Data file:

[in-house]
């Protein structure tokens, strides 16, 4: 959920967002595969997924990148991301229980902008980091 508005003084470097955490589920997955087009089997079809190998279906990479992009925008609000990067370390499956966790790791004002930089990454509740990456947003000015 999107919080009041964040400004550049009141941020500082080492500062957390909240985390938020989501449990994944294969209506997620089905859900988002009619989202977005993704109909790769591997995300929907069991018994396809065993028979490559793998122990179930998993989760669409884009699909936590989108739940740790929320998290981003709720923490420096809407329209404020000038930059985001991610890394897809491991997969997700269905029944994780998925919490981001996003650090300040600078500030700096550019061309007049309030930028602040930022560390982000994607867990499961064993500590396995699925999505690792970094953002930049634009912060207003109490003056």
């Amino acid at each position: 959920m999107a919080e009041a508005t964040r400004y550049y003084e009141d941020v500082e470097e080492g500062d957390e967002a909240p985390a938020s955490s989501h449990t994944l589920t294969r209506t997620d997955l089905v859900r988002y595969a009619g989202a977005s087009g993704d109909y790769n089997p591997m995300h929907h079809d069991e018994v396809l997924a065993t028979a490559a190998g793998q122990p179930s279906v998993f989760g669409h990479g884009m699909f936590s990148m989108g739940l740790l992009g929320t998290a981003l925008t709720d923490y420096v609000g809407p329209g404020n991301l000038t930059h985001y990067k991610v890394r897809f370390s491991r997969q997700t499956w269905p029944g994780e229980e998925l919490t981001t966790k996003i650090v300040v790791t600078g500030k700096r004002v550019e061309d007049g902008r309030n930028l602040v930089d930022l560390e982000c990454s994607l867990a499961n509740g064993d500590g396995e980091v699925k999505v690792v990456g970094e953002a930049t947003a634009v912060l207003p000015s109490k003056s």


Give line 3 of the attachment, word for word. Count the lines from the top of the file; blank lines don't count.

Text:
């Amino acid at each position: 959920m999107a919080e009041a508005t964040r400004y550049y003084e009141d941020v500082e470097e080492g500062d957390e967002a909240p985390a938020s955490s989501h449990t994944l589920t294969r209506t997620d997955l089905v859900r988002y595969a009619g989202a977005s087009g993704d109909y790769n089997p591997m995300h929907h079809d069991e018994v396809l997924a065993t028979a490559a190998g793998q122990p179930s279906v998993f989760g669409h990479g884009m699909f936590s990148m989108g739940l740790l992009g929320t998290a981003l925008t709720d923490y420096v609000g809407p329209g404020n991301l000038t930059h985001y990067k991610v890394r897809f370390s491991r997969q997700t499956w269905p029944g994780e229980e998925l919490t981001t966790k996003i650090v300040v790791t600078g500030k700096r004002v550019e061309d007049g902008r309030n930028l602040v930089d930022l560390e982000c990454s994607l867990a499961n509740g064993d500590g396995e980091v699925k999505v690792v990456g970094e953002a930049t947003a634009v912060l207003p000015s109490k003056s």